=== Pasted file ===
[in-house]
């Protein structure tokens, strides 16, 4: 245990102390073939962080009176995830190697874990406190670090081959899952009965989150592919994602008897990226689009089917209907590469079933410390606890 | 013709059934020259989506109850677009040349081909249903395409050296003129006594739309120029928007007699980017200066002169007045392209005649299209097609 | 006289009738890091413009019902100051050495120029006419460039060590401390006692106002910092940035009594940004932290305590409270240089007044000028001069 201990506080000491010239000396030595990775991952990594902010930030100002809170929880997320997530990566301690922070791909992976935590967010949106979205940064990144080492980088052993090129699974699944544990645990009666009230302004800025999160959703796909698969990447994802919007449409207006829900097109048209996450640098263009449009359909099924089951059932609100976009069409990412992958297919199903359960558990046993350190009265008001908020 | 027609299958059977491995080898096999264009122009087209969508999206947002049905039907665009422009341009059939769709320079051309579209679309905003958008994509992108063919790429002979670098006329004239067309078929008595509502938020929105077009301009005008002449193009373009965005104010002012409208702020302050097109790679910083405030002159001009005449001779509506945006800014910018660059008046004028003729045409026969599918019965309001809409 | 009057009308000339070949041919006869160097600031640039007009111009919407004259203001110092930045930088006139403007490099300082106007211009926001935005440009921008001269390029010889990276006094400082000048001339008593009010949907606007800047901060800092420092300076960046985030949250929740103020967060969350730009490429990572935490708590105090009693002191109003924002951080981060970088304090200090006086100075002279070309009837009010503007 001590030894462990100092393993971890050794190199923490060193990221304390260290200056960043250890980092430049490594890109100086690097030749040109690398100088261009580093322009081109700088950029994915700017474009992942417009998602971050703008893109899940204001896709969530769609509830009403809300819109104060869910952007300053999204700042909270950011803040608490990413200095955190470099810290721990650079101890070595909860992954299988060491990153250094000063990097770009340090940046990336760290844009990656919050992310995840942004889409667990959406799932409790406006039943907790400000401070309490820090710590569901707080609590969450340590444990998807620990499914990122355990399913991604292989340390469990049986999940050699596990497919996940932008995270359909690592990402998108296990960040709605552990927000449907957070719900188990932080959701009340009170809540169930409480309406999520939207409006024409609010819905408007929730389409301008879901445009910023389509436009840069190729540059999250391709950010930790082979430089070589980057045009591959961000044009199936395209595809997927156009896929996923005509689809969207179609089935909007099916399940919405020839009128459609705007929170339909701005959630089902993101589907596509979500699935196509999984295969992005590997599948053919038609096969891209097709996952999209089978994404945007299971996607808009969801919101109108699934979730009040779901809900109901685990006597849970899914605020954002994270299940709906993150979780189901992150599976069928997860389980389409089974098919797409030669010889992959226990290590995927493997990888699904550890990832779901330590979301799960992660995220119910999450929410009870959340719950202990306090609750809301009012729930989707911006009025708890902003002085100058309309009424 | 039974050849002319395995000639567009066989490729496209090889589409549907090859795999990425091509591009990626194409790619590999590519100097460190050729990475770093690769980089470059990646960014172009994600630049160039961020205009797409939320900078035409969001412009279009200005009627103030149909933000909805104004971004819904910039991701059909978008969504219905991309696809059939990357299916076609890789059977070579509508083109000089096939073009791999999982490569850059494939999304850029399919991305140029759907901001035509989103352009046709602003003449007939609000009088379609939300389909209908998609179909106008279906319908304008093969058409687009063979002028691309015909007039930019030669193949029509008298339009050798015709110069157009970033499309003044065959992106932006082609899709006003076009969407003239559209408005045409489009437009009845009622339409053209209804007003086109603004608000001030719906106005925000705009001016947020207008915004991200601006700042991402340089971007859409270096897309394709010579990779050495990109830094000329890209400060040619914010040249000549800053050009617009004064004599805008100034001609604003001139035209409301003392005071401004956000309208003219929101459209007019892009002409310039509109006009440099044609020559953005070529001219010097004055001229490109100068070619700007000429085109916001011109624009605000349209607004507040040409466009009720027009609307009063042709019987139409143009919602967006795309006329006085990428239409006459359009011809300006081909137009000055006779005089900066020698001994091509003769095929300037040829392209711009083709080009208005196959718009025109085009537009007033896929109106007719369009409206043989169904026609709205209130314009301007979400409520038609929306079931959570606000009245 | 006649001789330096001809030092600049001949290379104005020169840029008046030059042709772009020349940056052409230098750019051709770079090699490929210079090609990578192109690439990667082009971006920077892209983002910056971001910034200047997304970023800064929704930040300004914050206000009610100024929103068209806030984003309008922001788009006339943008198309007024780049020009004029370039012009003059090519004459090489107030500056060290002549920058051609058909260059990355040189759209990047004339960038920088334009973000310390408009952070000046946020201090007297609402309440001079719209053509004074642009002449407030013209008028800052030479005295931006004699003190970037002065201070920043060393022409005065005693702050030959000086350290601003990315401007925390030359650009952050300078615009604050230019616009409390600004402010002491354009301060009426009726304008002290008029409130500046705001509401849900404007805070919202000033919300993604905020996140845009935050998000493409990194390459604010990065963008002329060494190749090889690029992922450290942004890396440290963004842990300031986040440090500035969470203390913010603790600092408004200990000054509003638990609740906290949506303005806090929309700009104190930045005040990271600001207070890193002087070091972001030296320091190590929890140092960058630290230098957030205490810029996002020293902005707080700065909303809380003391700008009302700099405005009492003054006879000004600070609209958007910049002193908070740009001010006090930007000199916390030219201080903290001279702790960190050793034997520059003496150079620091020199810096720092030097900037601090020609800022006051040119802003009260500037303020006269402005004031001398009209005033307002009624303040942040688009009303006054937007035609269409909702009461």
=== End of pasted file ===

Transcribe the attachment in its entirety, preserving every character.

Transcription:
[in-house]
């Protein structure tokens, strides 16, 4: 245990102390073939962080009176995830190697874990406190670090081959899952009965989150592919994602008897990226689009089917209907590469079933410390606890 | 013709059934020259989506109850677009040349081909249903395409050296003129006594739309120029928007007699980017200066002169007045392209005649299209097609 | 006289009738890091413009019902100051050495120029006419460039060590401390006692106002910092940035009594940004932290305590409270240089007044000028001069 201990506080000491010239000396030595990775991952990594902010930030100002809170929880997320997530990566301690922070791909992976935590967010949106979205940064990144080492980088052993090129699974699944544990645990009666009230302004800025999160959703796909698969990447994802919007449409207006829900097109048209996450640098263009449009359909099924089951059932609100976009069409990412992958297919199903359960558990046993350190009265008001908020 | 027609299958059977491995080898096999264009122009087209969508999206947002049905039907665009422009341009059939769709320079051309579209679309905003958008994509992108063919790429002979670098006329004239067309078929008595509502938020929105077009301009005008002449193009373009965005104010002012409208702020302050097109790679910083405030002159001009005449001779509506945006800014910018660059008046004028003729045409026969599918019965309001809409 | 009057009308000339070949041919006869160097600031640039007009111009919407004259203001110092930045930088006139403007490099300082106007211009926001935005440009921008001269390029010889990276006094400082000048001339008593009010949907606007800047901060800092420092300076960046985030949250929740103020967060969350730009490429990572935490708590105090009693002191109003924002951080981060970088304090200090006086100075002279070309009837009010503007 001590030894462990100092393993971890050794190199923490060193990221304390260290200056960043250890980092430049490594890109100086690097030749040109690398100088261009580093322009081109700088950029994915700017474009992942417009998602971050703008893109899940204001896709969530769609509830009403809300819109104060869910952007300053999204700042909270950011803040608490990413200095955190470099810290721990650079101890070595909860992954299988060491990153250094000063990097770009340090940046990336760290844009990656919050992310995840942004889409667990959406799932409790406006039943907790400000401070309490820090710590569901707080609590969450340590444990998807620990499914990122355990399913991604292989340390469990049986999940050699596990497919996940932008995270359909690592990402998108296990960040709605552990927000449907957070719900188990932080959701009340009170809540169930409480309406999520939207409006024409609010819905408007929730389409301008879901445009910023389509436009840069190729540059999250391709950010930790082979430089070589980057045009591959961000044009199936395209595809997927156009896929996923005509689809969207179609089935909007099916399940919405020839009128459609705007929170339909701005959630089902993101589907596509979500699935196509999984295969992005590997599948053919038609096969891209097709996952999209089978994404945007299971996607808009969801919101109108699934979730009040779901809900109901685990006597849970899914605020954002994270299940709906993150979780189901992150599976069928997860389980389409089974098919797409030669010889992959226990290590995927493997990888699904550890990832779901330590979301799960992660995220119910999450929410009870959340719950202990306090609750809301009012729930989707911006009025708890902003002085100058309309009424 | 039974050849002319395995000639567009066989490729496209090889589409549907090859795999990425091509591009990626194409790619590999590519100097460190050729990475770093690769980089470059990646960014172009994600630049160039961020205009797409939320900078035409969001412009279009200005009627103030149909933000909805104004971004819904910039991701059909978008969504219905991309696809059939990357299916076609890789059977070579509508083109000089096939073009791999999982490569850059494939999304850029399919991305140029759907901001035509989103352009046709602003003449007939609000009088379609939300389909209908998609179909106008279906319908304008093969058409687009063979002028691309015909007039930019030669193949029509008298339009050798015709110069157009970033499309003044065959992106932006082609899709006003076009969407003239559209408005045409489009437009009845009622339409053209209804007003086109603004608000001030719906106005925000705009001016947020207008915004991200601006700042991402340089971007859409270096897309394709010579990779050495990109830094000329890209400060040619914010040249000549800053050009617009004064004599805008100034001609604003001139035209409301003392005071401004956000309208003219929101459209007019892009002409310039509109006009440099044609020559953005070529001219010097004055001229490109100068070619700007000429085109916001011109624009605000349209607004507040040409466009009720027009609307009063042709019987139409143009919602967006795309006329006085990428239409006459359009011809300006081909137009000055006779005089900066020698001994091509003769095929300037040829392209711009083709080009208005196959718009025109085009537009007033896929109106007719369009409206043989169904026609709205209130314009301007979400409520038609929306079931959570606000009245 | 006649001789330096001809030092600049001949290379104005020169840029008046030059042709772009020349940056052409230098750019051709770079090699490929210079090609990578192109690439990667082009971006920077892209983002910056971001910034200047997304970023800064929704930040300004914050206000009610100024929103068209806030984003309008922001788009006339943008198309007024780049020009004029370039012009003059090519004459090489107030500056060290002549920058051609058909260059990355040189759209990047004339960038920088334009973000310390408009952070000046946020201090007297609402309440001079719209053509004074642009002449407030013209008028800052030479005295931006004699003190970037002065201070920043060393022409005065005693702050030959000086350290601003990315401007925390030359650009952050300078615009604050230019616009409390600004402010002491354009301060009426009726304008002290008029409130500046705001509401849900404007805070919202000033919300993604905020996140845009935050998000493409990194390459604010990065963008002329060494190749090889690029992922450290942004890396440290963004842990300031986040440090500035969470203390913010603790600092408004200990000054509003638990609740906290949506303005806090929309700009104190930045005040990271600001207070890193002087070091972001030296320091190590929890140092960058630290230098957030205490810029996002020293902005707080700065909303809380003391700008009302700099405005009492003054006879000004600070609209958007910049002193908070740009001010006090930007000199916390030219201080903290001279702790960190050793034997520059003496150079620091020199810096720092030097900037601090020609800022006051040119802003009260500037303020006269402005004031001398009209005033307002009624303040942040688009009303006054937007035609269409909702009461």